An update on IMPROVEST

In 2011, IMPROVEST (gonadotropin releasing factor analog – diphtheria toxoid conjugate) was introduced to the U.S. market as a Food and Drug Administration-approved alternative to physical castration. It helps manage the issue of unpleasant odors in pork. As the first product in its class of immunological castration, IMPROVEST has generated many questions among producers.

To help producers evaluate the merits of immunological castration for their operations, PorkNetwork recently asked Zoetis to respond to some common questions from producers about IMPROVEST.


How does IMPROVEST work?

IMPROVEST is a protein compound that works like an immunization to temporarily protect against off odors in pork. Use of the product involves a two-dose regimen. The first dose is administered after 9 weeks of age to prime the immunological system of a male pig. Dose No. 2 is administered at least four weeks after the first dose and between three to 10 weeks before the pig is marketed. This second dose temporarily suppresses testicular function as pigs transition to a barrow-like physiology and metabolism for the last few weeks of the finishing period, which fundamentally changes the pig. These two metabolic phases offer opportunities for optimizing production efficiency and carcass characteristics.

What kinds of on-farm trials or product adoption have there been in the United States?

Pork producers, packers and veterinarians have expressed interest in IMPROVEST since it was introduced in 2011. Because it is the first product available in its class in the United States, Zoetis launched the product in a phased approach. Therefore, Zoetis has been working collaboratively with industry members conducting on-farm trials and auditing the implementation process to ensure the product is being used properly and effectively. To date, more than 200,000 pigs managed with IMPROVEST have been harvested in the United States. These pigs were raised in various production systems and processed in 10 different packing operations.

Does IMPROVEST require a significant change in pig flows or management practices?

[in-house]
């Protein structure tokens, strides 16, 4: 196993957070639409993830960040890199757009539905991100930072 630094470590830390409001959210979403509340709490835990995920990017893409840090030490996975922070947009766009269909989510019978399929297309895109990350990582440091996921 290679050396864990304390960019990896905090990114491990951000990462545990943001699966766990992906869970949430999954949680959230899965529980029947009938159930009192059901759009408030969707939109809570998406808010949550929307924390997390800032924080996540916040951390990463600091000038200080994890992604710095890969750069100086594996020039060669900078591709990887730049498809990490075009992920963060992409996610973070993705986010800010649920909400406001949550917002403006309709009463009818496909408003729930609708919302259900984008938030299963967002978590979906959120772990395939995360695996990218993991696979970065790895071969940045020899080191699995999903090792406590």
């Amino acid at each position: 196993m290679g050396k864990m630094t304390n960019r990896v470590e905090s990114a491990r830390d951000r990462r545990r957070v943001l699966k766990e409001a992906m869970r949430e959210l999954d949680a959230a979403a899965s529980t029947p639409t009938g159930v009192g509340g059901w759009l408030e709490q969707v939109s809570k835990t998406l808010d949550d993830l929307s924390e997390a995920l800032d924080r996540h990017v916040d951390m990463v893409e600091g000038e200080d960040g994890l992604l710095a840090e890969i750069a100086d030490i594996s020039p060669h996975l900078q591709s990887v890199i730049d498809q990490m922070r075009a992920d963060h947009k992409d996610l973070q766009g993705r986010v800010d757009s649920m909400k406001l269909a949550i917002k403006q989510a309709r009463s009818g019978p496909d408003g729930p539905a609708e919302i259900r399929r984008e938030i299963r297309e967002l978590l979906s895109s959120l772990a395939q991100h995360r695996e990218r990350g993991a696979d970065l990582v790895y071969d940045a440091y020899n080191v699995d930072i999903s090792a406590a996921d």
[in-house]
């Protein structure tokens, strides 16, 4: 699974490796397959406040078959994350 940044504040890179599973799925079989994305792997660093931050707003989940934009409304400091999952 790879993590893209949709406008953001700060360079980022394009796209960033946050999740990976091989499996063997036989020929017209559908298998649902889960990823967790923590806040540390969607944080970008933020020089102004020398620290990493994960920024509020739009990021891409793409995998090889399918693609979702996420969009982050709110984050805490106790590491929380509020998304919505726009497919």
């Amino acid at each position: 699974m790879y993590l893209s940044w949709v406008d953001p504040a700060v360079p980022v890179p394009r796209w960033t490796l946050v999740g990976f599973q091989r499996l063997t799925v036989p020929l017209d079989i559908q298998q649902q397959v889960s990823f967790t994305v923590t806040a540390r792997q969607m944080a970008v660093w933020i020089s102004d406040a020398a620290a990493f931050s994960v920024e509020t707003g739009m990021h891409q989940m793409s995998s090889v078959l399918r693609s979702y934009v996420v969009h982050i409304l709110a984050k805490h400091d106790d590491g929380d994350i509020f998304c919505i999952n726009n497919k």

Immunologically castrated (IC) barrows will fit into current systems. Farms that adopt IMPROVEST will receive comprehensive management training to ensure they have quality assurance and compliance systems in place that clearly define dosing and timing requirements that are critical to controlling off odor that can occur when cooking pork from male pigs. Because the effects of the product are temporary, it also is important that male pigs are marketed within the window (three to 10 weeks after the second dose) when boar taint compounds are not detected by consumers. Accordingly, nutrition programs will need to be optimized to maximize the inherent value of intact males, so producers are strongly encouraged to consult their nutrition advisers to determine the optimum feeding strategy.

IMPROVEST adds cost as a production input. What economic benefits can be achieved for farmers who adopt it?

Pigs managed with IMPROVEST demonstrate consistent and predictable economic results favorable for pork producers. The impact of immunological castration with this product on the performance of male swine has been extensively researched by independent industry experts and their analysis has shown financial advantages, including the potential return of more than $5 per head in net income, for pork producers.

The profit improvement for male pigs is derived from $2 in feed savings, $6.71 for carcass premium and $1.61 in more wean-to-finish net income, which totals $10.32. Additional value is gained through increased feed efficiency and other cost savings as well as from a decrease in castration-related mortality of piglets.

The full cost of utilizing IMPROVEST is estimated to be $5 per male pig, which covers the cost of the product as well as inputs needed for administration and labor. As an added service, Zoetis can handle the administration of the product for an approximate cost of $1 per hog. The cost savings and revenue-generating potential offer producers immediate return on their investment and help to position them for stronger financial success.

What is the impact of heavier market weight hogs in the United States compared with lighter weight hogs in other countries?

The use of IMPROVEST is not influenced by market weight; therefore, it has been used successfully in different production systems around the world. In Brazil where Vivax (the Brazilian brand of IMPROVEST) has been used for more than 6 years, carcass weights have increased over time and now are similar to those in the United States. IMPROVEST also is considered size-neutral and has been found to bring economic, environmental and nutritional benefits to farms of any size.

Are there any export restrictions on IPROVEST?